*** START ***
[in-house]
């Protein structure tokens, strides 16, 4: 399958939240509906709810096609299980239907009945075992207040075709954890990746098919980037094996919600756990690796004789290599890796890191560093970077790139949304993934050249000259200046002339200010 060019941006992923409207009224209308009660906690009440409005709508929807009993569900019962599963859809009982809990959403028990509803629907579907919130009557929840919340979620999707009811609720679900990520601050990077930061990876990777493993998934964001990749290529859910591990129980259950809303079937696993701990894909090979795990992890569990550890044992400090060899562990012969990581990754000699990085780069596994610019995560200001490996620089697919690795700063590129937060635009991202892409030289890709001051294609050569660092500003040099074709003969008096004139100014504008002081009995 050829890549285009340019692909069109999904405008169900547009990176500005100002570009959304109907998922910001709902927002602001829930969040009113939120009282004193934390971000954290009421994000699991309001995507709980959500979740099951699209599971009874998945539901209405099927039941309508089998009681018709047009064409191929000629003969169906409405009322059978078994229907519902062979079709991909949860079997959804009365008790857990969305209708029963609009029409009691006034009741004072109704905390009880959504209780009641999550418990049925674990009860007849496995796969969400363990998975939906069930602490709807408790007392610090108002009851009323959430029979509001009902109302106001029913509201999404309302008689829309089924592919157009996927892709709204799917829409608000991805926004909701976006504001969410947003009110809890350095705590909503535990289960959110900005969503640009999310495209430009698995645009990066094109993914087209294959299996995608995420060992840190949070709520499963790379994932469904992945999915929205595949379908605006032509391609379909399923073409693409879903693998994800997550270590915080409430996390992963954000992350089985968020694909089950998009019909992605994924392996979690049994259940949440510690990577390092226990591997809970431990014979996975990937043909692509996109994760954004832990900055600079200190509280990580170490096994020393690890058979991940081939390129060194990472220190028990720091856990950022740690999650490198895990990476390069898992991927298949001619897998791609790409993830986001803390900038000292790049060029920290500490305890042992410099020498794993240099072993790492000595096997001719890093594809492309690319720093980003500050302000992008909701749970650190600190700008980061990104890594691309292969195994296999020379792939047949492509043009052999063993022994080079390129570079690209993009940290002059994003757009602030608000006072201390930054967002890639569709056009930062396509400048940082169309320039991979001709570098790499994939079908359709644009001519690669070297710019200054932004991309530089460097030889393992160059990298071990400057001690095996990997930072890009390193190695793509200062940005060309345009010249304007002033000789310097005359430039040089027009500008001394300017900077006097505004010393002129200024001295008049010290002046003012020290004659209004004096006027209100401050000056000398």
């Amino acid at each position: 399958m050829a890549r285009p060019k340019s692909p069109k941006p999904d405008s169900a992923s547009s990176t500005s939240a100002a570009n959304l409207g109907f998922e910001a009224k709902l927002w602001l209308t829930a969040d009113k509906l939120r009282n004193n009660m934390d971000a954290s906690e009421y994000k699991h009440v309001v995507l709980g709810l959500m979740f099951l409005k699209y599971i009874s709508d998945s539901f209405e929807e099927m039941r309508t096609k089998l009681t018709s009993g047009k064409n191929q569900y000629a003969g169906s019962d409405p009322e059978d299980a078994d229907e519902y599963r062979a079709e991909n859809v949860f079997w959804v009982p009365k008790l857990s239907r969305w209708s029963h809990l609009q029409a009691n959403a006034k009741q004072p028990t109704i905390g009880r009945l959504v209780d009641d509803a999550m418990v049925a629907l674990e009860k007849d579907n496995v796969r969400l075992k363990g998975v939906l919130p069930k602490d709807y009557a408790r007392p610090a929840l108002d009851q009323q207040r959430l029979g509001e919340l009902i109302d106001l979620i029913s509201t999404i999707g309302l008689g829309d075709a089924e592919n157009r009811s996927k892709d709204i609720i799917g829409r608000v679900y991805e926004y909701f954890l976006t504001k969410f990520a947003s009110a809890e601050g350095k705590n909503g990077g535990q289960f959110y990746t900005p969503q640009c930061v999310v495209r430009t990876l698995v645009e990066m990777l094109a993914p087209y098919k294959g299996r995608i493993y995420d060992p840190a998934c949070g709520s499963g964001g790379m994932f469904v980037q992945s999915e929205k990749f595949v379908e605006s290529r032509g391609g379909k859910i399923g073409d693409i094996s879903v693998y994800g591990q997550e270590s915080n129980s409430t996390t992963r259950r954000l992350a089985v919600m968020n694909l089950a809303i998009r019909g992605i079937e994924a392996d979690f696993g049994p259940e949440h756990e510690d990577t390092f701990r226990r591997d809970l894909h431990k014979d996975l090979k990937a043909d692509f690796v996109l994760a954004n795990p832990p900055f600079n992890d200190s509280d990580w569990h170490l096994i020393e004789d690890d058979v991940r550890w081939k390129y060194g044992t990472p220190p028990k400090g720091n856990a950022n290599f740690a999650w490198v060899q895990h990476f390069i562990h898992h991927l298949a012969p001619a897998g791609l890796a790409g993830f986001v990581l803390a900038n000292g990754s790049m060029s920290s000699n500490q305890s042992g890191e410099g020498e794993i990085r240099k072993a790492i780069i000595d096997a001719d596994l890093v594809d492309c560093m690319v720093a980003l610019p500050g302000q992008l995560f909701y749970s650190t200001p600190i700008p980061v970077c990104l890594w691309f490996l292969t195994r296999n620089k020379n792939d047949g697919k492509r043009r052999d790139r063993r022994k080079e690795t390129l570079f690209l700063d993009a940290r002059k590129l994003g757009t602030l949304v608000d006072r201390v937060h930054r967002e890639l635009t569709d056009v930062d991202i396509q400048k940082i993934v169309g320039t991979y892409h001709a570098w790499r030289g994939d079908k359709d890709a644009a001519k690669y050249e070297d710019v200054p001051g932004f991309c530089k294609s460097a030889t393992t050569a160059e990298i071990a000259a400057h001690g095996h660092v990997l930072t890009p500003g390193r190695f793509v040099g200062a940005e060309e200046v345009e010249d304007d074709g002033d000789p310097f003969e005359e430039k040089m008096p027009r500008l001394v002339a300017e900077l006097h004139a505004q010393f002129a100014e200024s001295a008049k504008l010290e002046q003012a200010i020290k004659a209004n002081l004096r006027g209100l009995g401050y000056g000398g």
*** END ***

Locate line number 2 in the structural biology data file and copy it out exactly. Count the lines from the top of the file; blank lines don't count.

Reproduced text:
């Protein structure tokens, strides 16, 4: 399958939240509906709810096609299980239907009945075992207040075709954890990746098919980037094996919600756990690796004789290599890796890191560093970077790139949304993934050249000259200046002339200010 060019941006992923409207009224209308009660906690009440409005709508929807009993569900019962599963859809009982809990959403028990509803629907579907919130009557929840919340979620999707009811609720679900990520601050990077930061990876990777493993998934964001990749290529859910591990129980259950809303079937696993701990894909090979795990992890569990550890044992400090060899562990012969990581990754000699990085780069596994610019995560200001490996620089697919690795700063590129937060635009991202892409030289890709001051294609050569660092500003040099074709003969008096004139100014504008002081009995 050829890549285009340019692909069109999904405008169900547009990176500005100002570009959304109907998922910001709902927002602001829930969040009113939120009282004193934390971000954290009421994000699991309001995507709980959500979740099951699209599971009874998945539901209405099927039941309508089998009681018709047009064409191929000629003969169906409405009322059978078994229907519902062979079709991909949860079997959804009365008790857990969305209708029963609009029409009691006034009741004072109704905390009880959504209780009641999550418990049925674990009860007849496995796969969400363990998975939906069930602490709807408790007392610090108002009851009323959430029979509001009902109302106001029913509201999404309302008689829309089924592919157009996927892709709204799917829409608000991805926004909701976006504001969410947003009110809890350095705590909503535990289960959110900005969503640009999310495209430009698995645009990066094109993914087209294959299996995608995420060992840190949070709520499963790379994932469904992945999915929205595949379908605006032509391609379909399923073409693409879903693998994800997550270590915080409430996390992963954000992350089985968020694909089950998009019909992605994924392996979690049994259940949440510690990577390092226990591997809970431990014979996975990937043909692509996109994760954004832990900055600079200190509280990580170490096994020393690890058979991940081939390129060194990472220190028990720091856990950022740690999650490198895990990476390069898992991927298949001619897998791609790409993830986001803390900038000292790049060029920290500490305890042992410099020498794993240099072993790492000595096997001719890093594809492309690319720093980003500050302000992008909701749970650190600190700008980061990104890594691309292969195994296999020379792939047949492509043009052999063993022994080079390129570079690209993009940290002059994003757009602030608000006072201390930054967002890639569709056009930062396509400048940082169309320039991979001709570098790499994939079908359709644009001519690669070297710019200054932004991309530089460097030889393992160059990298071990400057001690095996990997930072890009390193190695793509200062940005060309345009010249304007002033000789310097005359430039040089027009500008001394300017900077006097505004010393002129200024001295008049010290002046003012020290004659209004004096006027209100401050000056000398």